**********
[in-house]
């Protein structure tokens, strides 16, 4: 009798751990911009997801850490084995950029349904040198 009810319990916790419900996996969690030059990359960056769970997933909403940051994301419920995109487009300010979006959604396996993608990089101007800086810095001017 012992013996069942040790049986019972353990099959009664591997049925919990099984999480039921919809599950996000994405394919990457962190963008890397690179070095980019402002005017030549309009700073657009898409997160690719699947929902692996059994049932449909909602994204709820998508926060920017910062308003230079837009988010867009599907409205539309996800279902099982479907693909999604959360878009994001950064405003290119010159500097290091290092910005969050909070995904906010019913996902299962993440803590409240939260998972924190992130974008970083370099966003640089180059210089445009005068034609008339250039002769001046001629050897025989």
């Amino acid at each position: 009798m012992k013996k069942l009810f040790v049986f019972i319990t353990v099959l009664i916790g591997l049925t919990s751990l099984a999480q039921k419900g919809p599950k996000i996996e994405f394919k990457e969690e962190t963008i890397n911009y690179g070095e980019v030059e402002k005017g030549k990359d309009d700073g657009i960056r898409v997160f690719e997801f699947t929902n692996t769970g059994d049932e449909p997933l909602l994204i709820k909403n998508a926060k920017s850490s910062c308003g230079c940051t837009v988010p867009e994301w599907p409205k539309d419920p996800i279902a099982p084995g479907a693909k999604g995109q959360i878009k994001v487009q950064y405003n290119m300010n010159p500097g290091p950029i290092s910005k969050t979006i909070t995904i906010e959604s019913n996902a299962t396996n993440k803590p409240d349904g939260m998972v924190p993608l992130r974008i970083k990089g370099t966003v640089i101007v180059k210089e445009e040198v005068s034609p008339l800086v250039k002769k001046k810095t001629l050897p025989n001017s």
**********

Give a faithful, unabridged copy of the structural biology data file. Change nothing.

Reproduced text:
[in-house]
């Protein structure tokens, strides 16, 4: 009798751990911009997801850490084995950029349904040198 009810319990916790419900996996969690030059990359960056769970997933909403940051994301419920995109487009300010979006959604396996993608990089101007800086810095001017 012992013996069942040790049986019972353990099959009664591997049925919990099984999480039921919809599950996000994405394919990457962190963008890397690179070095980019402002005017030549309009700073657009898409997160690719699947929902692996059994049932449909909602994204709820998508926060920017910062308003230079837009988010867009599907409205539309996800279902099982479907693909999604959360878009994001950064405003290119010159500097290091290092910005969050909070995904906010019913996902299962993440803590409240939260998972924190992130974008970083370099966003640089180059210089445009005068034609008339250039002769001046001629050897025989």
């Amino acid at each position: 009798m012992k013996k069942l009810f040790v049986f019972i319990t353990v099959l009664i916790g591997l049925t919990s751990l099984a999480q039921k419900g919809p599950k996000i996996e994405f394919k990457e969690e962190t963008i890397n911009y690179g070095e980019v030059e402002k005017g030549k990359d309009d700073g657009i960056r898409v997160f690719e997801f699947t929902n692996t769970g059994d049932e449909p997933l909602l994204i709820k909403n998508a926060k920017s850490s910062c308003g230079c940051t837009v988010p867009e994301w599907p409205k539309d419920p996800i279902a099982p084995g479907a693909k999604g995109q959360i878009k994001v487009q950064y405003n290119m300010n010159p500097g290091p950029i290092s910005k969050t979006i909070t995904i906010e959604s019913n996902a299962t396996n993440k803590p409240d349904g939260m998972v924190p993608l992130r974008i970083k990089g370099t966003v640089i101007v180059k210089e445009e040198v005068s034609p008339l800086v250039k002769k001046k810095t001629l050897p025989n001017s």